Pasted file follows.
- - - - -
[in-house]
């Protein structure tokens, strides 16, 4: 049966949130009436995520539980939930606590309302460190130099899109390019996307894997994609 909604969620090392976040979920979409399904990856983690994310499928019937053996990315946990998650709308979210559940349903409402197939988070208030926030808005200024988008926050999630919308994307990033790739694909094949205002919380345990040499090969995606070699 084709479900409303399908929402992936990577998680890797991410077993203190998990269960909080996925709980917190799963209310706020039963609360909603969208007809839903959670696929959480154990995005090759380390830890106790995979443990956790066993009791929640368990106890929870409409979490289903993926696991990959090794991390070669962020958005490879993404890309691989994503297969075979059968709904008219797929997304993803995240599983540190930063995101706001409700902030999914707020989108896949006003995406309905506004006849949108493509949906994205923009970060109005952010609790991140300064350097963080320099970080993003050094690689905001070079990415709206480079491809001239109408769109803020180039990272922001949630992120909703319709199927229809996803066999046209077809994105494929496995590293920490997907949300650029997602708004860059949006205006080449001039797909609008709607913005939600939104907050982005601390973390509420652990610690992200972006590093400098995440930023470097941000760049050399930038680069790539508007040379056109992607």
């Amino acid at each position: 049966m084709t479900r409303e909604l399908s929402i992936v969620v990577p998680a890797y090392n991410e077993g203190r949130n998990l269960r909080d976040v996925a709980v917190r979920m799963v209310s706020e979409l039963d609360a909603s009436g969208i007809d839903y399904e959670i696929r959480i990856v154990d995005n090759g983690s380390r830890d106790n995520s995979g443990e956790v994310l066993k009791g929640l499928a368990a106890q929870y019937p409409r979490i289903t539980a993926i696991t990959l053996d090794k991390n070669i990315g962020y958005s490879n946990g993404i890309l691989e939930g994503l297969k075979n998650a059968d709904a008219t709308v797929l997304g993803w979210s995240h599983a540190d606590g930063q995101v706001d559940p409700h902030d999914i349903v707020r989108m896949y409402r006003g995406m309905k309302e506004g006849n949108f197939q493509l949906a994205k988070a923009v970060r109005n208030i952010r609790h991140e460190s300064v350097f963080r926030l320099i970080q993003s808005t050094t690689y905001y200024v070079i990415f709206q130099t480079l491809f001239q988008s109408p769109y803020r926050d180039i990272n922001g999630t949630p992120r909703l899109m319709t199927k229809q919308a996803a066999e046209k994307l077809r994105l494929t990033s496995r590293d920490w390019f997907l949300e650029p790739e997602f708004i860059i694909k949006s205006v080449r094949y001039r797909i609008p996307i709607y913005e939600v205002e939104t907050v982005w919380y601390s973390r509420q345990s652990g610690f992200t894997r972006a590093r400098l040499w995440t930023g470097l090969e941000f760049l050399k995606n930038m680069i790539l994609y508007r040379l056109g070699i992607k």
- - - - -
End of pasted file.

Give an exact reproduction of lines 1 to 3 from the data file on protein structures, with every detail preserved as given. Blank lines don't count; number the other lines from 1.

[in-house]
């Protein structure tokens, strides 16, 4: 049966949130009436995520539980939930606590309302460190130099899109390019996307894997994609 909604969620090392976040979920979409399904990856983690994310499928019937053996990315946990998650709308979210559940349903409402197939988070208030926030808005200024988008926050999630919308994307990033790739694909094949205002919380345990040499090969995606070699 084709479900409303399908929402992936990577998680890797991410077993203190998990269960909080996925709980917190799963209310706020039963609360909603969208007809839903959670696929959480154990995005090759380390830890106790995979443990956790066993009791929640368990106890929870409409979490289903993926696991990959090794991390070669962020958005490879993404890309691989994503297969075979059968709904008219797929997304993803995240599983540190930063995101706001409700902030999914707020989108896949006003995406309905506004006849949108493509949906994205923009970060109005952010609790991140300064350097963080320099970080993003050094690689905001070079990415709206480079491809001239109408769109803020180039990272922001949630992120909703319709199927229809996803066999046209077809994105494929496995590293920490997907949300650029997602708004860059949006205006080449001039797909609008709607913005939600939104907050982005601390973390509420652990610690992200972006590093400098995440930023470097941000760049050399930038680069790539508007040379056109992607």
């Amino acid at each position: 049966m084709t479900r409303e909604l399908s929402i992936v969620v990577p998680a890797y090392n991410e077993g203190r949130n998990l269960r909080d976040v996925a709980v917190r979920m799963v209310s706020e979409l039963d609360a909603s009436g969208i007809d839903y399904e959670i696929r959480i990856v154990d995005n090759g983690s380390r830890d106790n995520s995979g443990e956790v994310l066993k009791g929640l499928a368990a106890q929870y019937p409409r979490i289903t539980a993926i696991t990959l053996d090794k991390n070669i990315g962020y958005s490879n946990g993404i890309l691989e939930g994503l297969k075979n998650a059968d709904a008219t709308v797929l997304g993803w979210s995240h599983a540190d606590g930063q995101v706001d559940p409700h902030d999914i349903v707020r989108m896949y409402r006003g995406m309905k309302e506004g006849n949108f197939q493509l949906a994205k988070a923009v970060r109005n208030i952010r609790h991140e460190s300064v350097f963080r926030l320099i970080q993003s808005t050094t690689y905001y200024v070079i990415f709206q130099t480079l491809f001239q988008s109408p769109y803020r926050d180039i990272n922001g999630t949630p992120r909703l899109m319709t199927k229809q919308a996803a066999e046209k994307l077809r994105l494929t990033s496995r590293d920490w390019f997907l949300e650029p790739e997602f708004i860059i694909k949006s205006v080449r094949y001039r797909i609008p996307i709607y913005e939600v205002e939104t907050v982005w919380y601390s973390r509420q345990s652990g610690f992200t894997r972006a590093r400098l040499w995440t930023g470097l090969e941000f760049l050399k995606n930038m680069i790539l994609y508007r040379l056109g070699i992607k």